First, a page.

An important question for preprint servers is how they deal with withdrawn preprints. In the case we studied the authors withdrew the preprint, but the document is still available via bioRxiv. The withdrawal is only noted by an info box. Even if texts cannot be completely “depublished” from the Internet once they have been posted, it seems appropriate to us for preprint servers to completely remove withdrawn preprints from their platform. This is important because a preprint server’s brand may still confer legitimacy on a text in certain contexts even after it has been officially withdrawn.
Another important question concerns the “sanity checks” for newly uploaded preprints. Many preprint servers have a screening process when uploading new preprints to ensure that the texts meet minimum scientific standards. Only if a preprint passes the screening process will it be published. This screening process is often carried out by a community of volunteers. As preprint servers are increasingly becoming an important infrastructure for science, it is time to think about how this form of platform governance can be sustainably financed and expanded. While it is conceivable that the screening process for preprint servers could be financed by grants from universities or learned societies, currently the burden lies mostly with the efforts of individual volunteers.
Preprints also raise governance questions for social media platforms. To date, much of the debate on the governance of these platforms has focused on the moderation of information that can be clearly identified as false. Preprints are characterised by their “epistemic uncertainty”. From a scientific perspective, they are neither clearly valid nor invalid knowledge. On preprint servers and in journalistic articles, this special feature of preprints is explicitly stated. It therefore seems appropriate for social media platforms to automatically display a corresponding classification of the linked source when a preprint is shared.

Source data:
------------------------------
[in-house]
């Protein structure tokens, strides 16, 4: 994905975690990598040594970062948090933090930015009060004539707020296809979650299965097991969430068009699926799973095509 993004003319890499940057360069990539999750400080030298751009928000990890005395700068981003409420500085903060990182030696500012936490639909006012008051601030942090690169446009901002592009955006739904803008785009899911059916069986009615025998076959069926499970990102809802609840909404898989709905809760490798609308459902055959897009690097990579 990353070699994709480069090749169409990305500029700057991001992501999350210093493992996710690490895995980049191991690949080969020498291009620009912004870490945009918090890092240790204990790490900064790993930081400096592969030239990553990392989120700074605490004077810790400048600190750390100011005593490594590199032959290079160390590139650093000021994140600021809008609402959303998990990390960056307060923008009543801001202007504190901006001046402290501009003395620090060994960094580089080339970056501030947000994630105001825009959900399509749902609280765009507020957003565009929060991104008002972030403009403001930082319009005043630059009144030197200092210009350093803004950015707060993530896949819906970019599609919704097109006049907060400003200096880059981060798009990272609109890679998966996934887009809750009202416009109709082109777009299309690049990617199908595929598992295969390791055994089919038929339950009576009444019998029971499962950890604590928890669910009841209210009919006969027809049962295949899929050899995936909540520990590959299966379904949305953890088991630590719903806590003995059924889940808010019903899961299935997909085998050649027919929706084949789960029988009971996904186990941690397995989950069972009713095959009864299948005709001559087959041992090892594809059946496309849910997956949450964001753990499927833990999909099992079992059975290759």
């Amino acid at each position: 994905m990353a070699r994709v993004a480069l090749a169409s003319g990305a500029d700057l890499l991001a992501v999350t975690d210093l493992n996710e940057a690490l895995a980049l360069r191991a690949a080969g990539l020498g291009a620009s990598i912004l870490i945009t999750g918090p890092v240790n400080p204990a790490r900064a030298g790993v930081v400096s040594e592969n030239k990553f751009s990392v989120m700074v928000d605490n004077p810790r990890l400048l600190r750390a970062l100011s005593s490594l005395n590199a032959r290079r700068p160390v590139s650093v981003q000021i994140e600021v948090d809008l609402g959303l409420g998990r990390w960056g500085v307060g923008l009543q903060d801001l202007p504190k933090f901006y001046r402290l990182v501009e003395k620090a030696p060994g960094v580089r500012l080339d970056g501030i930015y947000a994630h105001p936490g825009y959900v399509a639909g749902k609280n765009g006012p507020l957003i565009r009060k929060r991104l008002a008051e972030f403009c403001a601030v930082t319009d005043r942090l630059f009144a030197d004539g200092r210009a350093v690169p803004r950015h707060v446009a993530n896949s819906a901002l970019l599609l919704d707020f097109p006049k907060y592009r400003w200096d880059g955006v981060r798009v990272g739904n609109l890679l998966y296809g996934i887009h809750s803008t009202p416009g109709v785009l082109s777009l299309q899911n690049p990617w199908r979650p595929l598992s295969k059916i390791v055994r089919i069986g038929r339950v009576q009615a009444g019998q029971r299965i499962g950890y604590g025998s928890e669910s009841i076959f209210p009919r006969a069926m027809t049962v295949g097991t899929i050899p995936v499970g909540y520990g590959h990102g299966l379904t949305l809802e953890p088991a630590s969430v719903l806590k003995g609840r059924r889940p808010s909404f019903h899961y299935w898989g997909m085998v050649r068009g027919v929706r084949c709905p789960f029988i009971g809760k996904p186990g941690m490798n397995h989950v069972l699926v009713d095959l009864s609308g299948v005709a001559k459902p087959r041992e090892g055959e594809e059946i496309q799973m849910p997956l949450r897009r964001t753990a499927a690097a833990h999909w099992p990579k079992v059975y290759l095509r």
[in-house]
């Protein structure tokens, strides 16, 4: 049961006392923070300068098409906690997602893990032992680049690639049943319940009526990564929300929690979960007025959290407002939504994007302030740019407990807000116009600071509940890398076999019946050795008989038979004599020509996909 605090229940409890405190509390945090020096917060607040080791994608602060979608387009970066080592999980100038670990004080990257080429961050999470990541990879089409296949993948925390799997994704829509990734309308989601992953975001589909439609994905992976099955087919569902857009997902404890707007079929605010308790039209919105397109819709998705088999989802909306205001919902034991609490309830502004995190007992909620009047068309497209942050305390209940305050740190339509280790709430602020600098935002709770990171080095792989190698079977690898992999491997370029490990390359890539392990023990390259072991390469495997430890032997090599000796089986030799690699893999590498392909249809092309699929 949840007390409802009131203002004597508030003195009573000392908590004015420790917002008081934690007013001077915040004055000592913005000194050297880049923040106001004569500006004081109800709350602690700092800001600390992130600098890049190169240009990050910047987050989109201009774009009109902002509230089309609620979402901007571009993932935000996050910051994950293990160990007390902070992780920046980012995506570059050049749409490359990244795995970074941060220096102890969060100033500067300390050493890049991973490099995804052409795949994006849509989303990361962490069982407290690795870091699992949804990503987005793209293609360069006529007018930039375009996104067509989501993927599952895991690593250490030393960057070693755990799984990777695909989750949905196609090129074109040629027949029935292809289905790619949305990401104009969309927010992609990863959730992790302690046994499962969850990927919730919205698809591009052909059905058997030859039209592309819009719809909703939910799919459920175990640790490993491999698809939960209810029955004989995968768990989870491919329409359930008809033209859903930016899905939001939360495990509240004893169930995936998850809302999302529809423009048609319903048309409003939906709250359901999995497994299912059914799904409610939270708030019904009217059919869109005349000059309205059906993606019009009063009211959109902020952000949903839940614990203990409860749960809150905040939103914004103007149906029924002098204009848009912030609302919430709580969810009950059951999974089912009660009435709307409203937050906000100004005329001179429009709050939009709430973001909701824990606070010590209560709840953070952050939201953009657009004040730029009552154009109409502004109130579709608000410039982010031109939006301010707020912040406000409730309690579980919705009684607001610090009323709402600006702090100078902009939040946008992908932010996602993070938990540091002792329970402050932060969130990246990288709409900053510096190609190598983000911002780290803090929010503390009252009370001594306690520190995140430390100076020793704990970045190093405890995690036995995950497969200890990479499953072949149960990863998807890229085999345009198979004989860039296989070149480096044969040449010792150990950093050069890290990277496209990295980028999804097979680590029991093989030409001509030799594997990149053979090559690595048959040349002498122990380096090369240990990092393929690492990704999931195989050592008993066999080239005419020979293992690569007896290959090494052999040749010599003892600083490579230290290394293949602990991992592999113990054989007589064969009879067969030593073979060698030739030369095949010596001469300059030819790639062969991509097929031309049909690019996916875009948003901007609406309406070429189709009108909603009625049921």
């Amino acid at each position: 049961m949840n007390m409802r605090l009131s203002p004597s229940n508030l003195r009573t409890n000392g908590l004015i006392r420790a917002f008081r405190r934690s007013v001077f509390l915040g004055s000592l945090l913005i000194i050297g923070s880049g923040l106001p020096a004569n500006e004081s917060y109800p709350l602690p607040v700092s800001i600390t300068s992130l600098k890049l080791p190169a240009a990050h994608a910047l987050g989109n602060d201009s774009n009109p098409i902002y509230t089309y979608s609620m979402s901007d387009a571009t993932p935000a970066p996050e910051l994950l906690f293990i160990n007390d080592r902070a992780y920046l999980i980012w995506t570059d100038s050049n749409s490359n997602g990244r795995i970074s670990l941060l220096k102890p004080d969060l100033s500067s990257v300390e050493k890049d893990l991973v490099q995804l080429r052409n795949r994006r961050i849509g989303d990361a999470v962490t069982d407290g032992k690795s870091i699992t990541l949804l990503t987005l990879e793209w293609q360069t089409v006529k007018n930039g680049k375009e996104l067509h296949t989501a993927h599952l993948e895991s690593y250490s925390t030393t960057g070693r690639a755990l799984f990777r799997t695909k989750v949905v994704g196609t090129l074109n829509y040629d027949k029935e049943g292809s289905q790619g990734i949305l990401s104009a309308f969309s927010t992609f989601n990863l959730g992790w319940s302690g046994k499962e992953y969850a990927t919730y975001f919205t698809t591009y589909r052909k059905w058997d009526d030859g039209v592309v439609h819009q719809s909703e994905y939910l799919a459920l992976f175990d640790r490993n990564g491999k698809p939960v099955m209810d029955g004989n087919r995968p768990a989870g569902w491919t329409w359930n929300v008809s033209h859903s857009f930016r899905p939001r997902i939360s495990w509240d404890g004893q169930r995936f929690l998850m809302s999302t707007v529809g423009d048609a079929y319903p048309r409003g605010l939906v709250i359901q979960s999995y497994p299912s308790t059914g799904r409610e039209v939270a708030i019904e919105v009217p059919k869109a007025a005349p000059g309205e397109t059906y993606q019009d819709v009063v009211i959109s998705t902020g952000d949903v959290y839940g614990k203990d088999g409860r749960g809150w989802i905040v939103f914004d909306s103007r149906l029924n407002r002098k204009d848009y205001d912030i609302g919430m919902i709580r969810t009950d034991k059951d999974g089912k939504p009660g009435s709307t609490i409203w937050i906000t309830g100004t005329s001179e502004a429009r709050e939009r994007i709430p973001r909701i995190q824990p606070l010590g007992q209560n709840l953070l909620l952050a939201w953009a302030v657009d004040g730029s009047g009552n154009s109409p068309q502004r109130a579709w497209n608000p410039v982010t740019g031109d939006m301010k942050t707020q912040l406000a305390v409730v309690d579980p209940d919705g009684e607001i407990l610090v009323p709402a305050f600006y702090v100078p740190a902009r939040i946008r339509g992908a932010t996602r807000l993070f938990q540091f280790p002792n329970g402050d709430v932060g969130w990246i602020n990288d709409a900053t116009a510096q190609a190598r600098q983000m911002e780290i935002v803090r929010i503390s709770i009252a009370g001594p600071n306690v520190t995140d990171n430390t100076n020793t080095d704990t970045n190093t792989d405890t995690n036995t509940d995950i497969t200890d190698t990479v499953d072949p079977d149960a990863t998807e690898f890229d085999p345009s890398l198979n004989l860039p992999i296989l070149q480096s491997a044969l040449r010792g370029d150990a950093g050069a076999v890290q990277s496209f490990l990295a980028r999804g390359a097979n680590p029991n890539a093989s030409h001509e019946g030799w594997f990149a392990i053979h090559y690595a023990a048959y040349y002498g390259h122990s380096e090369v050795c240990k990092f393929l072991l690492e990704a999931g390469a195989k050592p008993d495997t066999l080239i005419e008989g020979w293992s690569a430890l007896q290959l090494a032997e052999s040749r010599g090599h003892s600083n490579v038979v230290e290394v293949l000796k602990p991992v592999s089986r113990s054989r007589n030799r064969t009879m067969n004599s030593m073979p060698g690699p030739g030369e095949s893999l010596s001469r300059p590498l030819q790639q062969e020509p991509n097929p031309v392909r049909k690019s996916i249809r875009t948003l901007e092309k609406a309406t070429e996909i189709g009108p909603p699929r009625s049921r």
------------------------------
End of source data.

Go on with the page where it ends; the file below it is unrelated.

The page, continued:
Originally, preprints were a niche interest used exclusively for communication within the scientific community. However, preprints are increasingly being recognised by groups outside the scientific community, including in the media where recognition of their epistemic uncertainty has gained some traction. They therefore represent an important building block for the transformation from science for society to science in society. The prerequisite for this, however, is that through means of platform governance, the genre of preprints is carefully embedded in non-scientific forms of communication.
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Image Credit: Reproduced with permission of the authors.